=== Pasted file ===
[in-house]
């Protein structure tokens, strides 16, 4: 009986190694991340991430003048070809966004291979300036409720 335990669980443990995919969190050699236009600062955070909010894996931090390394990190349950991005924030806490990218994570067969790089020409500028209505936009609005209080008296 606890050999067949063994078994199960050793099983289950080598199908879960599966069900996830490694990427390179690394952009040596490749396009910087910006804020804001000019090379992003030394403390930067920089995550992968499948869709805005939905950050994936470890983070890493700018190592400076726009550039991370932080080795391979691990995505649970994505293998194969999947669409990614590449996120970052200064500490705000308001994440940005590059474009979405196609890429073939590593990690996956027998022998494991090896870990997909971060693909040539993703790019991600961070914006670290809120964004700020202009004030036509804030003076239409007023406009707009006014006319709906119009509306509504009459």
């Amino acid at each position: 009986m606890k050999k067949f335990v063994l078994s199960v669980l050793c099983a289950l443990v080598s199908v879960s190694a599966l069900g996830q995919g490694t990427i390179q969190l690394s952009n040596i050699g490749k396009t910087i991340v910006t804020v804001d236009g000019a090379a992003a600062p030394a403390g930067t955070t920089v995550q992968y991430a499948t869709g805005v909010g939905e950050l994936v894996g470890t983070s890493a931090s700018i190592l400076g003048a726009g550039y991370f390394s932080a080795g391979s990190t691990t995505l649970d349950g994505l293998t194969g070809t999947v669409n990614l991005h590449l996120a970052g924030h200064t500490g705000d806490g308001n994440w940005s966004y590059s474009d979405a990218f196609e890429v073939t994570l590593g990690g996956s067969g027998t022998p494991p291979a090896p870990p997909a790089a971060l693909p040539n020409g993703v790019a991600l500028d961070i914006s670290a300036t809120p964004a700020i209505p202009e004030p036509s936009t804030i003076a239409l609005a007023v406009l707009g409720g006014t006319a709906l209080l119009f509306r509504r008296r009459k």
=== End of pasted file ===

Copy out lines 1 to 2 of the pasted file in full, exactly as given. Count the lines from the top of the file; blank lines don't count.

[in-house]
């Protein structure tokens, strides 16, 4: 009986190694991340991430003048070809966004291979300036409720 335990669980443990995919969190050699236009600062955070909010894996931090390394990190349950991005924030806490990218994570067969790089020409500028209505936009609005209080008296 606890050999067949063994078994199960050793099983289950080598199908879960599966069900996830490694990427390179690394952009040596490749396009910087910006804020804001000019090379992003030394403390930067920089995550992968499948869709805005939905950050994936470890983070890493700018190592400076726009550039991370932080080795391979691990995505649970994505293998194969999947669409990614590449996120970052200064500490705000308001994440940005590059474009979405196609890429073939590593990690996956027998022998494991090896870990997909971060693909040539993703790019991600961070914006670290809120964004700020202009004030036509804030003076239409007023406009707009006014006319709906119009509306509504009459």